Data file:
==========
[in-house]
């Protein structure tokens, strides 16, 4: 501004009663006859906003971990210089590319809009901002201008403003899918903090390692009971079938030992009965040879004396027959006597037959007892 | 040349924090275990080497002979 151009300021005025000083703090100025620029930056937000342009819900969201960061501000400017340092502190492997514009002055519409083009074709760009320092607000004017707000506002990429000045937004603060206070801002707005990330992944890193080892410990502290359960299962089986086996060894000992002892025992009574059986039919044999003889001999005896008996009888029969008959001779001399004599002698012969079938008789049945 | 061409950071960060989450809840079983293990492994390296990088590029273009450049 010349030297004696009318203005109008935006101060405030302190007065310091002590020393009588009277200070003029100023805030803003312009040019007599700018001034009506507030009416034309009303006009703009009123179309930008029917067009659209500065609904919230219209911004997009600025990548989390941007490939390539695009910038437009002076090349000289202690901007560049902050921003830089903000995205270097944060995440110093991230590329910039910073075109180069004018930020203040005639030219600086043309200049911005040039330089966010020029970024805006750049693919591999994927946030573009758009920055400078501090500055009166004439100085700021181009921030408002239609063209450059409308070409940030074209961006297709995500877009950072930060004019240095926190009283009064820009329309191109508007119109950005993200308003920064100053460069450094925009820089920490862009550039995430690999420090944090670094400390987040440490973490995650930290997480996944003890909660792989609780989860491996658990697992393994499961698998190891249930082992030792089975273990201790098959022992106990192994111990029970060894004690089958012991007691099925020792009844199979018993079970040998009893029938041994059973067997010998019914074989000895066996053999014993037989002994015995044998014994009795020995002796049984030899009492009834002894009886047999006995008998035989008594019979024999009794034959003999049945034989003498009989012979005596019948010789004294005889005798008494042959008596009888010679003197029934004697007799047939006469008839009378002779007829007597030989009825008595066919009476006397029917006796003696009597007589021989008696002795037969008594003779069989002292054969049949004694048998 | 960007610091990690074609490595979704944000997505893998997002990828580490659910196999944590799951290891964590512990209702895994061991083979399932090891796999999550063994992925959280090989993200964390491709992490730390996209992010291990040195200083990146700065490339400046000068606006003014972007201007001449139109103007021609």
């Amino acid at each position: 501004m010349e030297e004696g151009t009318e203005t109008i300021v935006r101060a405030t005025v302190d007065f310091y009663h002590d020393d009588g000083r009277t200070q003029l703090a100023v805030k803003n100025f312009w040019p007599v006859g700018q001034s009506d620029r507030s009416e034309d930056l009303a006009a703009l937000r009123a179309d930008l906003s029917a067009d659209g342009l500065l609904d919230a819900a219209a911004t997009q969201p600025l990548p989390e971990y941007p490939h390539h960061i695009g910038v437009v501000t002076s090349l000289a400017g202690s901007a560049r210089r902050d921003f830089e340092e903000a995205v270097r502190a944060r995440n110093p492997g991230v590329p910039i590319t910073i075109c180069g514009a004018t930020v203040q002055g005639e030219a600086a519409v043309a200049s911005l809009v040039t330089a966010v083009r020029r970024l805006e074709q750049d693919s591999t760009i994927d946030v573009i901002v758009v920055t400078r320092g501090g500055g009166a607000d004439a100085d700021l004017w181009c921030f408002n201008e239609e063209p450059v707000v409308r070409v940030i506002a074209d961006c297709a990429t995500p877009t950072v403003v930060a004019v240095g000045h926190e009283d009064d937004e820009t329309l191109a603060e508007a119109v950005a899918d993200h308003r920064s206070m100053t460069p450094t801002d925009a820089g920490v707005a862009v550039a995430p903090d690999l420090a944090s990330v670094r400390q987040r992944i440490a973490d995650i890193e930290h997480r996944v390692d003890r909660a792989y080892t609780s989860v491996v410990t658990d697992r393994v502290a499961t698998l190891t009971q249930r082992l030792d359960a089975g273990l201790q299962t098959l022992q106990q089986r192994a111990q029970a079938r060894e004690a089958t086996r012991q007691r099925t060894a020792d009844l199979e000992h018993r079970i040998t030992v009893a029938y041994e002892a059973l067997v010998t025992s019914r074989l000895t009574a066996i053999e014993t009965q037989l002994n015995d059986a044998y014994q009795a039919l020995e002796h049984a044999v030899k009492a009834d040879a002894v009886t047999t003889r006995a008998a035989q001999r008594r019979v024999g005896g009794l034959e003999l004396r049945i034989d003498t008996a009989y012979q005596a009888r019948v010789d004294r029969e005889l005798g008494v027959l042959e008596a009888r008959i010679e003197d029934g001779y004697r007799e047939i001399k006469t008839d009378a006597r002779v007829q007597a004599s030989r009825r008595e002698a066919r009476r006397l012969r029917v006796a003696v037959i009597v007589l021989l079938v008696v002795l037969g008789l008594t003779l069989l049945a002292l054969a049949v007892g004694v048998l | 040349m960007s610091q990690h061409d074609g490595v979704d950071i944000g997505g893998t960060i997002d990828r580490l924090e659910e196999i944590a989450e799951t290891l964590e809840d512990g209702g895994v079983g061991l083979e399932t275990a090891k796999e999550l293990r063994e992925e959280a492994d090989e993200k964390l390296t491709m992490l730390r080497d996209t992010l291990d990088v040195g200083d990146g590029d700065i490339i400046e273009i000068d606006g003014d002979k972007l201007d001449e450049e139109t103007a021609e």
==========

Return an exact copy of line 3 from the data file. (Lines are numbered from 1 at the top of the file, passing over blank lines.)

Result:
């Amino acid at each position: 501004m010349e030297e004696g151009t009318e203005t109008i300021v935006r101060a405030t005025v302190d007065f310091y009663h002590d020393d009588g000083r009277t200070q003029l703090a100023v805030k803003n100025f312009w040019p007599v006859g700018q001034s009506d620029r507030s009416e034309d930056l009303a006009a703009l937000r009123a179309d930008l906003s029917a067009d659209g342009l500065l609904d919230a819900a219209a911004t997009q969201p600025l990548p989390e971990y941007p490939h390539h960061i695009g910038v437009v501000t002076s090349l000289a400017g202690s901007a560049r210089r902050d921003f830089e340092e903000a995205v270097r502190a944060r995440n110093p492997g991230v590329p910039i590319t910073i075109c180069g514009a004018t930020v203040q002055g005639e030219a600086a519409v043309a200049s911005l809009v040039t330089a966010v083009r020029r970024l805006e074709q750049d693919s591999t760009i994927d946030v573009i901002v758009v920055t400078r320092g501090g500055g009166a607000d004439a100085d700021l004017w181009c921030f408002n201008e239609e063209p450059v707000v409308r070409v940030i506002a074209d961006c297709a990429t995500p877009t950072v403003v930060a004019v240095g000045h926190e009283d009064d937004e820009t329309l191109a603060e508007a119109v950005a899918d993200h308003r920064s206070m100053t460069p450094t801002d925009a820089g920490v707005a862009v550039a995430p903090d690999l420090a944090s990330v670094r400390q987040r992944i440490a973490d995650i890193e930290h997480r996944v390692d003890r909660a792989y080892t609780s989860v491996v410990t658990d697992r393994v502290a499961t698998l190891t009971q249930r082992l030792d359960a089975g273990l201790q299962t098959l022992q106990q089986r192994a111990q029970a079938r060894e004690a089958t086996r012991q007691r099925t060894a020792d009844l199979e000992h018993r079970i040998t030992v009893a029938y041994e002892a059973l067997v010998t025992s019914r074989l000895t009574a066996i053999e014993t009965q037989l002994n015995d059986a044998y014994q009795a039919l020995e002796h049984a044999v030899k009492a009834d040879a002894v009886t047999t003889r006995a008998a035989q001999r008594r019979v024999g005896g009794l034959e003999l004396r049945i034989d003498t008996a009989y012979q005596a009888r019948v010789d004294r029969e005889l005798g008494v027959l042959e008596a009888r008959i010679e003197d029934g001779y004697r007799e047939i001399k006469t008839d009378a006597r002779v007829q007597a004599s030989r009825r008595e002698a066919r009476r006397l012969r029917v006796a003696v037959i009597v007589l021989l079938v008696v002795l037969g008789l008594t003779l069989l049945a002292l054969a049949v007892g004694v048998l | 040349m960007s610091q990690h061409d074609g490595v979704d950071i944000g997505g893998t960060i997002d990828r580490l924090e659910e196999i944590a989450e799951t290891l964590e809840d512990g209702g895994v079983g061991l083979e399932t275990a090891k796999e999550l293990r063994e992925e959280a492994d090989e993200k964390l390296t491709m992490l730390r080497d996209t992010l291990d990088v040195g200083d990146g590029d700065i490339i400046e273009i000068d606006g003014d002979k972007l201007d001449e450049e139109t103007a021609e």